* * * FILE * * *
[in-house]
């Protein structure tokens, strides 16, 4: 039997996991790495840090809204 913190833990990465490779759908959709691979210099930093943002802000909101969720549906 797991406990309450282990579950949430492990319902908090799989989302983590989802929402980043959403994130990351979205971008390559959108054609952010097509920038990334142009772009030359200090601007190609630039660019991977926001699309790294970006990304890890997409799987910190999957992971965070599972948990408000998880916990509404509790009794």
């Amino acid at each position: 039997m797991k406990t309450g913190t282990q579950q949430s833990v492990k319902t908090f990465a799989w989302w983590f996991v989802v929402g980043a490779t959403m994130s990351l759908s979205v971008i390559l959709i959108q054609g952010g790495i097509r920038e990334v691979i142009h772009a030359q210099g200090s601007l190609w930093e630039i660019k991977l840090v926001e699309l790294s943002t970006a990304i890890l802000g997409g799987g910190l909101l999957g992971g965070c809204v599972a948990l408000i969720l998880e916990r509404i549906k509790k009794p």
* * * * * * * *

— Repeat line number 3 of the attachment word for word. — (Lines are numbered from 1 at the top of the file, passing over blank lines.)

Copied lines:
């Amino acid at each position: 039997m797991k406990t309450g913190t282990q579950q949430s833990v492990k319902t908090f990465a799989w989302w983590f996991v989802v929402g980043a490779t959403m994130s990351l759908s979205v971008i390559l959709i959108q054609g952010g790495i097509r920038e990334v691979i142009h772009a030359q210099g200090s601007l190609w930093e630039i660019k991977l840090v926001e699309l790294s943002t970006a990304i890890l802000g997409g799987g910190l909101l999957g992971g965070c809204v599972a948990l408000i969720l998880e916990r509404i549906k509790k009794p």